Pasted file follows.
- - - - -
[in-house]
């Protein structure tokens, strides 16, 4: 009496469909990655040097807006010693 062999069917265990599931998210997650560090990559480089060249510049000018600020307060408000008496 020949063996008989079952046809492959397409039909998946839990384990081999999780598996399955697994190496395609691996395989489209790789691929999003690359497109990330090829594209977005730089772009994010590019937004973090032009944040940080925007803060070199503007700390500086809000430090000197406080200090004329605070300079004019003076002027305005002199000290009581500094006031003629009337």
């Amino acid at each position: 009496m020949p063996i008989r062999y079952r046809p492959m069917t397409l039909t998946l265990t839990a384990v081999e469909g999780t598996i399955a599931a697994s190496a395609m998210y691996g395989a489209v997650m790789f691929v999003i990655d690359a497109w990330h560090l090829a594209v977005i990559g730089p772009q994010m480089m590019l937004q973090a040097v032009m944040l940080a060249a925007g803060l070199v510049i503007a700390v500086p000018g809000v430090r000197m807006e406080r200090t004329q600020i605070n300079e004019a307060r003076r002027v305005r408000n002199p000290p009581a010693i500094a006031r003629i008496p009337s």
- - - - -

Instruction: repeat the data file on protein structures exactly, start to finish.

[in-house]
């Protein structure tokens, strides 16, 4: 009496469909990655040097807006010693 062999069917265990599931998210997650560090990559480089060249510049000018600020307060408000008496 020949063996008989079952046809492959397409039909998946839990384990081999999780598996399955697994190496395609691996395989489209790789691929999003690359497109990330090829594209977005730089772009994010590019937004973090032009944040940080925007803060070199503007700390500086809000430090000197406080200090004329605070300079004019003076002027305005002199000290009581500094006031003629009337």
């Amino acid at each position: 009496m020949p063996i008989r062999y079952r046809p492959m069917t397409l039909t998946l265990t839990a384990v081999e469909g999780t598996i399955a599931a697994s190496a395609m998210y691996g395989a489209v997650m790789f691929v999003i990655d690359a497109w990330h560090l090829a594209v977005i990559g730089p772009q994010m480089m590019l937004q973090a040097v032009m944040l940080a060249a925007g803060l070199v510049i503007a700390v500086p000018g809000v430090r000197m807006e406080r200090t004329q600020i605070n300079e004019a307060r003076r002027v305005r408000n002199p000290p009581a010693i500094a006031r003629i008496p009337s």